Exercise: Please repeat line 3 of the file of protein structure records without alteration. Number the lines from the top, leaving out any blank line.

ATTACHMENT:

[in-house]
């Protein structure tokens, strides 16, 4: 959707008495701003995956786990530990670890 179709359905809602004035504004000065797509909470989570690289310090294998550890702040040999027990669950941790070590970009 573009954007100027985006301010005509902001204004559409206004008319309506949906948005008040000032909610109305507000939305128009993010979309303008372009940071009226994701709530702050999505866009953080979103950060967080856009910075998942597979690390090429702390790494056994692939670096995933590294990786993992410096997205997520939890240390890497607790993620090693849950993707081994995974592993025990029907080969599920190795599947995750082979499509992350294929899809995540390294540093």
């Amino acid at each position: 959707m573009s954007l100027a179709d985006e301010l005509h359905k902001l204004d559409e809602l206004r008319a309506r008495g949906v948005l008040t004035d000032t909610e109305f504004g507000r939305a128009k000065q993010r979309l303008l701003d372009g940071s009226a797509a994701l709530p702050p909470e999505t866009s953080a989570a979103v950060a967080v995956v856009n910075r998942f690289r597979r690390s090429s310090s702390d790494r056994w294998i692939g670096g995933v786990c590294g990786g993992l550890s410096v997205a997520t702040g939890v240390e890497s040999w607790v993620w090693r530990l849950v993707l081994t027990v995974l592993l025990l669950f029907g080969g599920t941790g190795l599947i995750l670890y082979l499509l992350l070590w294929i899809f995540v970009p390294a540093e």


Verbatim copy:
């Amino acid at each position: 959707m573009s954007l100027a179709d985006e301010l005509h359905k902001l204004d559409e809602l206004r008319a309506r008495g949906v948005l008040t004035d000032t909610e109305f504004g507000r939305a128009k000065q993010r979309l303008l701003d372009g940071s009226a797509a994701l709530p702050p909470e999505t866009s953080a989570a979103v950060a967080v995956v856009n910075r998942f690289r597979r690390s090429s310090s702390d790494r056994w294998i692939g670096g995933v786990c590294g990786g993992l550890s410096v997205a997520t702040g939890v240390e890497s040999w607790v993620w090693r530990l849950v993707l081994t027990v995974l592993l025990l669950f029907g080969g599920t941790g190795l599947i995750l670890y082979l499509l992350l070590w294929i899809f995540v970009p390294a540093e």